Is Your Teen Sexting? Researchers Say: Chill Out, Parents

We’ll just cut straight to the chase: Researchers at the University of Texas Medical Branch want you to believe that consensual sexting is a normal developmental milestone for teens. In a new research paper released this week, they also argue that sharing nude pics and sexy videos is all part of “healthy relating” for teens — again, as long as it’s consensual — and that it’s your job to stay chill, parents.

Yeah, we knew you’d love this one. The study was published in Lancet Child Adolescent Health and was based on the analysis of research already in place that studied 110,000 teens. The researchers drew the conclusion from their study that sexting that was consensual and happening within the parameters of “a committed partnership” was likely “indicative of healthy exploration.”

The head researcher of the study and director of the University of Texas Medical Branch’s behavioral health and research arm, Jeff R. Temple, warned parents against panicking (that’s flipping the eff out in non-research language) should they stumble upon evidence of sexting on their teen child’s phone or laptop.

“First, if you’re a parent and you find a sext on your kid’s phone, don’t freak out. It doesn’t mean your kid is bad or a deviant,” Temple stated to USA Today. Temple also explained that “adolescents’ exploration of their sexual identity is not only normal, but a developmental and biological imperative” — and consensual sexting, according to Temple, is just good old-fashioned “healthy relating” (the 2019 version of sharing popcorn at a movie theatre, we’re assuming).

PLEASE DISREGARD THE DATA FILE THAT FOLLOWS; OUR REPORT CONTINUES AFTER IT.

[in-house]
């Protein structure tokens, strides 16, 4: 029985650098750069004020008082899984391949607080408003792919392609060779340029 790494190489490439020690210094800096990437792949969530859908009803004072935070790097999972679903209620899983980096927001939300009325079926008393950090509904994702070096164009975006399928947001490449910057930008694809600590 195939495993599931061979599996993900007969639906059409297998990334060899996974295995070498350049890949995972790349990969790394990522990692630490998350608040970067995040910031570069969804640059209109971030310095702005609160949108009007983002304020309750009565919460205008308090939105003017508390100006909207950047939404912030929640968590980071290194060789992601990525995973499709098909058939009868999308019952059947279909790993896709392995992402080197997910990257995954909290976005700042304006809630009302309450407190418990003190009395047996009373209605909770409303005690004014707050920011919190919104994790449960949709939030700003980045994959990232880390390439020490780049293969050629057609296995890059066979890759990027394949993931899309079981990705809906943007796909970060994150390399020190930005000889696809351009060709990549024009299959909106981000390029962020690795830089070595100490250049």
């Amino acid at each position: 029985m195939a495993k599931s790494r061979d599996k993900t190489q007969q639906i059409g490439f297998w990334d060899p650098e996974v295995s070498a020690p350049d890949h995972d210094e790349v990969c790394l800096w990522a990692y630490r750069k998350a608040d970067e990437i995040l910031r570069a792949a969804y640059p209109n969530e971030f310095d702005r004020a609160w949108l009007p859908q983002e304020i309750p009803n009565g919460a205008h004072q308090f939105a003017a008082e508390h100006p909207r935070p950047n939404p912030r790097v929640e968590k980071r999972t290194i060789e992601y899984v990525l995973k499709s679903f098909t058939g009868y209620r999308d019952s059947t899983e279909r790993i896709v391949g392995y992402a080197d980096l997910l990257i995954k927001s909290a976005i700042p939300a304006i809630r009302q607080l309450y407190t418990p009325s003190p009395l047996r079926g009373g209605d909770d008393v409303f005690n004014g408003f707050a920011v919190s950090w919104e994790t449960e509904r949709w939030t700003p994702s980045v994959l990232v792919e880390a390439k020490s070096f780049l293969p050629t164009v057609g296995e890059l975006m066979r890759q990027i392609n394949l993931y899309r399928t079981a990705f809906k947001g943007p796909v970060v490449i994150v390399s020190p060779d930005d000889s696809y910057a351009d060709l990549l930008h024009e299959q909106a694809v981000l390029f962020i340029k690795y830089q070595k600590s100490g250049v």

Whew, well, good to know there’s nothing to be worried about. Oh. Wait. What’s that? There are correlated findings for parents to be worried about? Terrific. Thanks. Turns out the research also shows that teens who are sexting are more than five times likely to have multiple sexual partners, are three to five times more likely to be sexually active, and are only half as likely to utilize a little thing called contraception.

Temple acknowledged that this is not a best-case scenario study. “There are risks and we do still need to think of it as a public health concern. I have a 16-year-old daughter, and I don’t want her sexting.” Thanks, Jeff. Kinda buried the lede there, buddy! But science. We get it.

Temple continued, “[But] there’s a good chance that it will happen. So we need to see (sexting) as more of a normal manifestation of normal teenage development, and we still need to talk about it with our kids the way we talk about sex with them.”

This study does seem to support another study published in 2018 in JAMA Pediatrics, which reviewed close to 40 studies and more than 10,300 men and women under 18 and their texting/sexting habits. That research showed that 15% of the teens surveyed reported sending sexts — and 27% reported receiving them, with sexting activity increasing as the young people got older.

So yes: You should add sexting to your list of Big Talk Topics. Because the Sex Talk isn’t just about sex anymore. It’s got to cover consent. It’s got to cover the digital age and safety on the internet. DoSomething.org has 11 super helpful facts about sexting to inform your next talk with your teen; after all, a nude pic or a screenshot of a passage of steamy sexting can live on for a long, long time — well after a young relationship bites the dust.

And hey, maybe you’ll even rehaul and up your own sexting game, privately, in the meantime? Can’t blame us for looking for the bright side in these dark times, can you?

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